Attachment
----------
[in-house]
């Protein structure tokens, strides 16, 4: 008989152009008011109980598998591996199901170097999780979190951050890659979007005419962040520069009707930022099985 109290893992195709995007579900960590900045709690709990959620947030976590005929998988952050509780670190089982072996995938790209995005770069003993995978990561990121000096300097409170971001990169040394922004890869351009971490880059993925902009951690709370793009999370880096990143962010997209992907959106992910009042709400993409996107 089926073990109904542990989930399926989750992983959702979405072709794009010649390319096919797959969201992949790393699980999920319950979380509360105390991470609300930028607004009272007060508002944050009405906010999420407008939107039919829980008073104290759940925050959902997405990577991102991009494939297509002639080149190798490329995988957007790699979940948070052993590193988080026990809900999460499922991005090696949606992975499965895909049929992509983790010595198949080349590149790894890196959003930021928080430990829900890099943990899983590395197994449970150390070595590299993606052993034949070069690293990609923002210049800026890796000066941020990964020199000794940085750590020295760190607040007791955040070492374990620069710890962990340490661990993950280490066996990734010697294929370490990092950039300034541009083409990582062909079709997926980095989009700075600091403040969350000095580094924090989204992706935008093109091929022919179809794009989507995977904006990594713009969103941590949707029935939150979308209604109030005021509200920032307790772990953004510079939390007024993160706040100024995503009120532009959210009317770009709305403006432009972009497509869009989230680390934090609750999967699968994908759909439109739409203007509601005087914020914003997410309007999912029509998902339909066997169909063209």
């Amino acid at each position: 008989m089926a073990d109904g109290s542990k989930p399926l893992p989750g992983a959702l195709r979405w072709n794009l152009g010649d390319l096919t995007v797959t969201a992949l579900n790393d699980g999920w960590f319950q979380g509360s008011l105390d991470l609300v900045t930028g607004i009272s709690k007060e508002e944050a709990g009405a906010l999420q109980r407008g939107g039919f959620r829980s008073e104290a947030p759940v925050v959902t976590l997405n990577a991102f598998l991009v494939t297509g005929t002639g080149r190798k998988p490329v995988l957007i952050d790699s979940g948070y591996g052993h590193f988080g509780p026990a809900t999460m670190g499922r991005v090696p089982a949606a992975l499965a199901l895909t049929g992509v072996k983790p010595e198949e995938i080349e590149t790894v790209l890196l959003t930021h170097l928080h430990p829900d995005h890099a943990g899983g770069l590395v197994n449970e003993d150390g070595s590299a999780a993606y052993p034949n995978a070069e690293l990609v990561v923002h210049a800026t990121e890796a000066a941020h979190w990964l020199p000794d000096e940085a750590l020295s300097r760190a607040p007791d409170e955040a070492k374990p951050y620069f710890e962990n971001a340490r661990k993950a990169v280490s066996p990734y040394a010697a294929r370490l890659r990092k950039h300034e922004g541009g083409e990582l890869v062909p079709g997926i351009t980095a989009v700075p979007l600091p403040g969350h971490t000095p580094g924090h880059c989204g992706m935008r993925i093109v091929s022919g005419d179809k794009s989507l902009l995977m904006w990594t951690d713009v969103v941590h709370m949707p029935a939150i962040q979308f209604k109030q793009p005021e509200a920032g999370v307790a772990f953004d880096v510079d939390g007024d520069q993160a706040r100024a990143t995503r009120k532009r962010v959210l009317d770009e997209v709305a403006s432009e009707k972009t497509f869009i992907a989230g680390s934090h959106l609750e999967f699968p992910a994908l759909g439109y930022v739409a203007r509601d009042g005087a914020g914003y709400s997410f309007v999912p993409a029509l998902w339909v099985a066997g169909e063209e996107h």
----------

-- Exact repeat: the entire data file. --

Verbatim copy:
[in-house]
């Protein structure tokens, strides 16, 4: 008989152009008011109980598998591996199901170097999780979190951050890659979007005419962040520069009707930022099985 109290893992195709995007579900960590900045709690709990959620947030976590005929998988952050509780670190089982072996995938790209995005770069003993995978990561990121000096300097409170971001990169040394922004890869351009971490880059993925902009951690709370793009999370880096990143962010997209992907959106992910009042709400993409996107 089926073990109904542990989930399926989750992983959702979405072709794009010649390319096919797959969201992949790393699980999920319950979380509360105390991470609300930028607004009272007060508002944050009405906010999420407008939107039919829980008073104290759940925050959902997405990577991102991009494939297509002639080149190798490329995988957007790699979940948070052993590193988080026990809900999460499922991005090696949606992975499965895909049929992509983790010595198949080349590149790894890196959003930021928080430990829900890099943990899983590395197994449970150390070595590299993606052993034949070069690293990609923002210049800026890796000066941020990964020199000794940085750590020295760190607040007791955040070492374990620069710890962990340490661990993950280490066996990734010697294929370490990092950039300034541009083409990582062909079709997926980095989009700075600091403040969350000095580094924090989204992706935008093109091929022919179809794009989507995977904006990594713009969103941590949707029935939150979308209604109030005021509200920032307790772990953004510079939390007024993160706040100024995503009120532009959210009317770009709305403006432009972009497509869009989230680390934090609750999967699968994908759909439109739409203007509601005087914020914003997410309007999912029509998902339909066997169909063209």
């Amino acid at each position: 008989m089926a073990d109904g109290s542990k989930p399926l893992p989750g992983a959702l195709r979405w072709n794009l152009g010649d390319l096919t995007v797959t969201a992949l579900n790393d699980g999920w960590f319950q979380g509360s008011l105390d991470l609300v900045t930028g607004i009272s709690k007060e508002e944050a709990g009405a906010l999420q109980r407008g939107g039919f959620r829980s008073e104290a947030p759940v925050v959902t976590l997405n990577a991102f598998l991009v494939t297509g005929t002639g080149r190798k998988p490329v995988l957007i952050d790699s979940g948070y591996g052993h590193f988080g509780p026990a809900t999460m670190g499922r991005v090696p089982a949606a992975l499965a199901l895909t049929g992509v072996k983790p010595e198949e995938i080349e590149t790894v790209l890196l959003t930021h170097l928080h430990p829900d995005h890099a943990g899983g770069l590395v197994n449970e003993d150390g070595s590299a999780a993606y052993p034949n995978a070069e690293l990609v990561v923002h210049a800026t990121e890796a000066a941020h979190w990964l020199p000794d000096e940085a750590l020295s300097r760190a607040p007791d409170e955040a070492k374990p951050y620069f710890e962990n971001a340490r661990k993950a990169v280490s066996p990734y040394a010697a294929r370490l890659r990092k950039h300034e922004g541009g083409e990582l890869v062909p079709g997926i351009t980095a989009v700075p979007l600091p403040g969350h971490t000095p580094g924090h880059c989204g992706m935008r993925i093109v091929s022919g005419d179809k794009s989507l902009l995977m904006w990594t951690d713009v969103v941590h709370m949707p029935a939150i962040q979308f209604k109030q793009p005021e509200a920032g999370v307790a772990f953004d880096v510079d939390g007024d520069q993160a706040r100024a990143t995503r009120k532009r962010v959210l009317d770009e997209v709305a403006s432009e009707k972009t497509f869009i992907a989230g680390s934090h959106l609750e999967f699968p992910a994908l759909g439109y930022v739409a203007r509601d009042g005087a914020g914003y709400s997410f309007v999912p993409a029509l998902w339909v099985a066997g169909e063209e996107h």